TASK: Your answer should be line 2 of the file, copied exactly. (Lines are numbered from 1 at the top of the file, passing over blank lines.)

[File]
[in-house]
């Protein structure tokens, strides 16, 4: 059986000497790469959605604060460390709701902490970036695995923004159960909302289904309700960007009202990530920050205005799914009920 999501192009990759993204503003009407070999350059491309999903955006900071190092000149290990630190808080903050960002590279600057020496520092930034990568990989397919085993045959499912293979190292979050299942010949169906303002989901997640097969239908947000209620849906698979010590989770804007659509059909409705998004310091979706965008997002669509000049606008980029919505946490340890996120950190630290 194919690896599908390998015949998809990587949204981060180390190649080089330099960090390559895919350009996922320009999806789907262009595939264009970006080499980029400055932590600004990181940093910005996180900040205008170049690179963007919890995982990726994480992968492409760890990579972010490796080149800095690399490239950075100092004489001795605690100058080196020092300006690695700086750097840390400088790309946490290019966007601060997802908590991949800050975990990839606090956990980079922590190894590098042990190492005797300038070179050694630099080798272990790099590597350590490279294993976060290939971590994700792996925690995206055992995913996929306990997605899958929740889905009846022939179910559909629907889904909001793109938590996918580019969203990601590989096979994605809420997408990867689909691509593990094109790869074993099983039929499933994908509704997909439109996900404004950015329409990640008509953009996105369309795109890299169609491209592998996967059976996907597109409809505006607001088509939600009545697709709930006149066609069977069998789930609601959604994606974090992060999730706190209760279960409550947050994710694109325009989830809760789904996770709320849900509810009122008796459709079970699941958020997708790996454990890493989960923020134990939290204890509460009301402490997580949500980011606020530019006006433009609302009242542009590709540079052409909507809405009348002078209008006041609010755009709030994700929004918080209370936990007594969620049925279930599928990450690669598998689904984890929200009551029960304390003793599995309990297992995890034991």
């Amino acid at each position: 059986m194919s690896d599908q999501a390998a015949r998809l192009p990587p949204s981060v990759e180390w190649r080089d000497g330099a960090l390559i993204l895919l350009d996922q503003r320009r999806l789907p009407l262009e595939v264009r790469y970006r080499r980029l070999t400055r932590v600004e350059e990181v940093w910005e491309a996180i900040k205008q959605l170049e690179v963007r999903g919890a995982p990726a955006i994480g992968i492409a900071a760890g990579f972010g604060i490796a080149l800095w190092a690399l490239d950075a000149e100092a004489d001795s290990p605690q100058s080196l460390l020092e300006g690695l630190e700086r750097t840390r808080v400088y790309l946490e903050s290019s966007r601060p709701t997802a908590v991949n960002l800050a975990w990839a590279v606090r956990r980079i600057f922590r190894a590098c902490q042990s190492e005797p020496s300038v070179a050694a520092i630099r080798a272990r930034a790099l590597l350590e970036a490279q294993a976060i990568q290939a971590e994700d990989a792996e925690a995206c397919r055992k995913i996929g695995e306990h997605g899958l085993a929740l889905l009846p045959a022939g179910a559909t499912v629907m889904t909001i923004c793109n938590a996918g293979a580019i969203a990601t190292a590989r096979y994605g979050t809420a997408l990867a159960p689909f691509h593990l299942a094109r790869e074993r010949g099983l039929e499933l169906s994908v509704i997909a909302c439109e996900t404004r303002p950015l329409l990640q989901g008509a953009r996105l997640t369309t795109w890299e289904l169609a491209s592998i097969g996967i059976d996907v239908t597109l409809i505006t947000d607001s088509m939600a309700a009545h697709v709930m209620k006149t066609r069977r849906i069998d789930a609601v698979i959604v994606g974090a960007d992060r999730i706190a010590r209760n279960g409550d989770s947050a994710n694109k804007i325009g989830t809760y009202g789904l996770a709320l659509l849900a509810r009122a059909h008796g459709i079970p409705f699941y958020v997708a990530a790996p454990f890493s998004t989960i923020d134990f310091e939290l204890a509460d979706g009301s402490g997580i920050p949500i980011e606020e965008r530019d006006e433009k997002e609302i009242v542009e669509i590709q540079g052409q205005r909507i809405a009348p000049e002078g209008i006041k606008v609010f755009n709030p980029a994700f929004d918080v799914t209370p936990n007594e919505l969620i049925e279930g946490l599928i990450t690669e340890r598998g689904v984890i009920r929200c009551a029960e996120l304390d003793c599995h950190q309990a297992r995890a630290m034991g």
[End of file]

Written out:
């Protein structure tokens, strides 16, 4: 059986000497790469959605604060460390709701902490970036695995923004159960909302289904309700960007009202990530920050205005799914009920 999501192009990759993204503003009407070999350059491309999903955006900071190092000149290990630190808080903050960002590279600057020496520092930034990568990989397919085993045959499912293979190292979050299942010949169906303002989901997640097969239908947000209620849906698979010590989770804007659509059909409705998004310091979706965008997002669509000049606008980029919505946490340890996120950190630290 194919690896599908390998015949998809990587949204981060180390190649080089330099960090390559895919350009996922320009999806789907262009595939264009970006080499980029400055932590600004990181940093910005996180900040205008170049690179963007919890995982990726994480992968492409760890990579972010490796080149800095690399490239950075100092004489001795605690100058080196020092300006690695700086750097840390400088790309946490290019966007601060997802908590991949800050975990990839606090956990980079922590190894590098042990190492005797300038070179050694630099080798272990790099590597350590490279294993976060290939971590994700792996925690995206055992995913996929306990997605899958929740889905009846022939179910559909629907889904909001793109938590996918580019969203990601590989096979994605809420997408990867689909691509593990094109790869074993099983039929499933994908509704997909439109996900404004950015329409990640008509953009996105369309795109890299169609491209592998996967059976996907597109409809505006607001088509939600009545697709709930006149066609069977069998789930609601959604994606974090992060999730706190209760279960409550947050994710694109325009989830809760789904996770709320849900509810009122008796459709079970699941958020997708790996454990890493989960923020134990939290204890509460009301402490997580949500980011606020530019006006433009609302009242542009590709540079052409909507809405009348002078209008006041609010755009709030994700929004918080209370936990007594969620049925279930599928990450690669598998689904984890929200009551029960304390003793599995309990297992995890034991």